data are limited in that they reflect patenting behavior only during a recent 2-year period. Nevertheless, they suggest that federally sponsored research—especially that conducted at universities—continues to contribute to innovation in computing even as the computer industry has grown.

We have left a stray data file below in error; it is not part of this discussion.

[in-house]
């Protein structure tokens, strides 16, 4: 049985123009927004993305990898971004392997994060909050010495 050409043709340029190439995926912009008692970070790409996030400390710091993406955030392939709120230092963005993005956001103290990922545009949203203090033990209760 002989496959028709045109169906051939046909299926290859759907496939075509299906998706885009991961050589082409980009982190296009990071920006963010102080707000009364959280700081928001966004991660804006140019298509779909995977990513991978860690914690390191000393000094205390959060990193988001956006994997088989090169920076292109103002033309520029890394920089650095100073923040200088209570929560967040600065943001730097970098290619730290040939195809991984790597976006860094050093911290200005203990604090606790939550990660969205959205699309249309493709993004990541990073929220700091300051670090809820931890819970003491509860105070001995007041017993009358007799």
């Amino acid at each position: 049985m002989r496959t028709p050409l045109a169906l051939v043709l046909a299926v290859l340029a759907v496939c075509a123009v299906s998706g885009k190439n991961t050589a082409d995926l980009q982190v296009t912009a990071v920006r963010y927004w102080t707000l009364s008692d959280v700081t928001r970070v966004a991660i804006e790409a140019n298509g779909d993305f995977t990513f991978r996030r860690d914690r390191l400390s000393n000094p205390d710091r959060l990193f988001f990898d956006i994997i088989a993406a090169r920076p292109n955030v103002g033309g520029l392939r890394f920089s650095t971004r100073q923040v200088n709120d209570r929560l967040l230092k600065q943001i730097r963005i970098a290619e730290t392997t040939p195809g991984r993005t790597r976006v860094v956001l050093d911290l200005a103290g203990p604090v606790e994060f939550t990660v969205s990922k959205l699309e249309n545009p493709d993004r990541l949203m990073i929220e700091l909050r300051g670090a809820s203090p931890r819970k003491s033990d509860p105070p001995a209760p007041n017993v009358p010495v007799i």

As this chapter demonstrates, the federal government has played an important role in helping to create the research infrastructure needed to support the nation's computing industry. The federal government became the primary source of funding for university research in computer science and electrical engineering and for research equipment in these disciplines. It also became the primary supporter of graduate students studying—and conducting research—in these fields. Such support complemented industry's efforts to build the much larger industrial infrastructure needed for successful innovation in computing and industry's contributions to public infrastructure (through equipment grants, tuition reimbursement, and sponsored research). Together, these investments created a publicly available pool of resources for others to draw upon. As subsequent chapters of this report describe in more detail, people with ideas and training made possible by public investments in research infrastructure helped staff the information revolution, disseminate its ideas, and chart its course. As part of the larger innovation process, they helped the nation to establish a dominant position in the international market for computing technology and to enjoy resulting social and economic benefits.